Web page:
Broken Engine Mount
Engine mounts can wear out and snap off, whether due to wear and tear or because your vehicle has been well used.
This could cause severe shaking, which – in turn – could result in seals, other bolts, and wiring disconnecting.
If you experience severe shaking in your car and the check engine light begins to flash, stop and turn off the vehicle to prevent damage from occurring.
Electrical Short or Other Electrical Issue
Wiring and electrical issues can cause a whole host of problems for a vehicle, and the lack of electricity could do the same.
Anytime a sensor stops receiving information, it can no longer transmit information to the ECU and will cause a fault code.
If the ECU can’t receive the data it needs, it could do anything from make the check engine light flash to shut off the vehicle, depending on which sensor isn’t receiving any information.
A disconnected wire or lack of battery or alternator power could also cause this to happen, but is unlikely to do so.
What Should You Do If the Check Engine Light Is Flashing?
If this starts happening while you are driving, you should take the vehicle to the closest certified mechanic or local repair shop to have them look at the fault codes.
If the vehicle starts behaving erratically, find the closest pull-off area so you can safely park and turn it off. The same should be done if there are unusual noises or if the vehicle starts shaking.
If it starts blinking while you are parked, you can still opt to drive it to the nearest repair shop, but towing it is a safer option.
Under no circumstances whatsoever should you drive the vehicle for extended periods of time or long distances with the light flashing. This is very important, both for your safety and your vehicle’s well-being!
Take It to a Mechanic
Because a flashing check engine light is often the sign of a serious issue, you often won’t be able to fix the problem yourself.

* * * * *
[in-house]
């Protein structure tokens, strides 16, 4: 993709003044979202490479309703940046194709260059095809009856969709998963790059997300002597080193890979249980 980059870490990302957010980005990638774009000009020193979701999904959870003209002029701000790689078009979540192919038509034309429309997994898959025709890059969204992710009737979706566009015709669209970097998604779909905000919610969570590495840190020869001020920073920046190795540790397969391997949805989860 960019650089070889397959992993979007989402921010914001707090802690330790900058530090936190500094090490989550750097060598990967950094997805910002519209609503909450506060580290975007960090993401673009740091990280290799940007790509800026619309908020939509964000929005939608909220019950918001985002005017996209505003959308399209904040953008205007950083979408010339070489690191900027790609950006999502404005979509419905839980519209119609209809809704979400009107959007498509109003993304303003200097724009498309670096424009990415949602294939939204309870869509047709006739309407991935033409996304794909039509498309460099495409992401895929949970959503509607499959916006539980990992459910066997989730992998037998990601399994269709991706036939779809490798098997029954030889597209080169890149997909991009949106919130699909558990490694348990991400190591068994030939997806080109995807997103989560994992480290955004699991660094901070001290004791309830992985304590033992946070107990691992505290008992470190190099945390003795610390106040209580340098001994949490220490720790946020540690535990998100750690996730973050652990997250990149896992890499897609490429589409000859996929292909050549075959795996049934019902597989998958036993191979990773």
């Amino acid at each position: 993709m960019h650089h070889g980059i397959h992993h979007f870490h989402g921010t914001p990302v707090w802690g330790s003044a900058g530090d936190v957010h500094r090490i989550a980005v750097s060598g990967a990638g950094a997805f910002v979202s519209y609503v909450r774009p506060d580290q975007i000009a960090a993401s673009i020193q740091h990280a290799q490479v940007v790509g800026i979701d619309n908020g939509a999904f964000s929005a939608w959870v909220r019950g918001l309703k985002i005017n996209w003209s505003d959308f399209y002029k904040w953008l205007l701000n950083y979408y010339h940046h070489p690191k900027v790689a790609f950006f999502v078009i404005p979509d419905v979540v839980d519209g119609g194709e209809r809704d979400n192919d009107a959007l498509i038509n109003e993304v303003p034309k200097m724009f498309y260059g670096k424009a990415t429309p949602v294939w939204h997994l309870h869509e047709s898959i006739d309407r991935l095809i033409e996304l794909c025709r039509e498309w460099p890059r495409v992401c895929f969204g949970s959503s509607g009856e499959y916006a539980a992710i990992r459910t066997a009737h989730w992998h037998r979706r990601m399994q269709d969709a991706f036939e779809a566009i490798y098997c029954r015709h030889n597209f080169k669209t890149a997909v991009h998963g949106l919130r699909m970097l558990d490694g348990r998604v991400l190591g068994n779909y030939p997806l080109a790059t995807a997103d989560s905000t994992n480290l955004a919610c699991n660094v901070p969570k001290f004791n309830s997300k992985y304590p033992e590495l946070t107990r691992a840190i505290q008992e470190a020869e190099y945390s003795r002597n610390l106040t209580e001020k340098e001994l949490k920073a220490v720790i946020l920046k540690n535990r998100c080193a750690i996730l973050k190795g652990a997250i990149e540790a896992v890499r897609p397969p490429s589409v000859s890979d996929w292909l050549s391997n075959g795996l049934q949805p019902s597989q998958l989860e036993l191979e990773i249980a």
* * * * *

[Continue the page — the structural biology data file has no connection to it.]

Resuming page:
Even if you have your own OBD II scan tool, mechanics usually have much more expensive versions that pinpoint issues more accurately.
The Sooner, the Better
Catalytic converter damage, engine component damage, and sensor issues often require replacement rather than simple repairs.
The sooner you diagnose the underlying issue, the greater the chance that irreversible damage will be avoided.
Never panic when you notice this is happening, especially if you’re driving. Panicking while in traffic is one of the worst things you can do for yourself and others around you.
Instead, simply find the best and safest place to pull off the road.
It’s Not Always a Huge Problem
Don’t always assume the worst – because oftentimes, it could be a simple fix.
The On-board Diagnostics system in your vehicle is designed to alert you to problems in order to prevent something worse from happening.
The most common cause is a loose fuel cap, and – as discussed above – fixing this is ridiculously easy.
Always do whatever you can to check anything that might be “too obvious.”
You may not be able to tear your ride apart on the side of the road, but you can inspect the engine, check for any leaks, and secure any wiring, hoses, or filler caps to see if that helps.
If it does, then congratulations! You’ve just saved yourself a lot of time and – very possibly – a whole bunch of money in repair costs.
Wrapping It Up
Nowadays, there are so many moving parts in any vehicle, and so many computer systems that work together to keep them running properly.
Most of them intertwine with one another and have a domino effect if just one fails.
Rarely is there ever only one issue that will cause that dreaded flashing light. Sometimes, the codes received by the ECU don’t even reach the main source of the problem, but are side effects of a larger issue.
Regardless of what exactly is happening to your vehicle, you should never ignore this event.
Ignoring it could cost you thousands of dollars in damage, and a much bigger problem on your plate than what you already had.
Instead, doing whatever it is you can do to inspect your vehicle can solve the entire issue – oftentimes with just a simple twist of a cap or tightening of a screw.
Whatever you do, though, always remember never to panic! And always keep in mind that a mechanic is always standing by for help if you need it.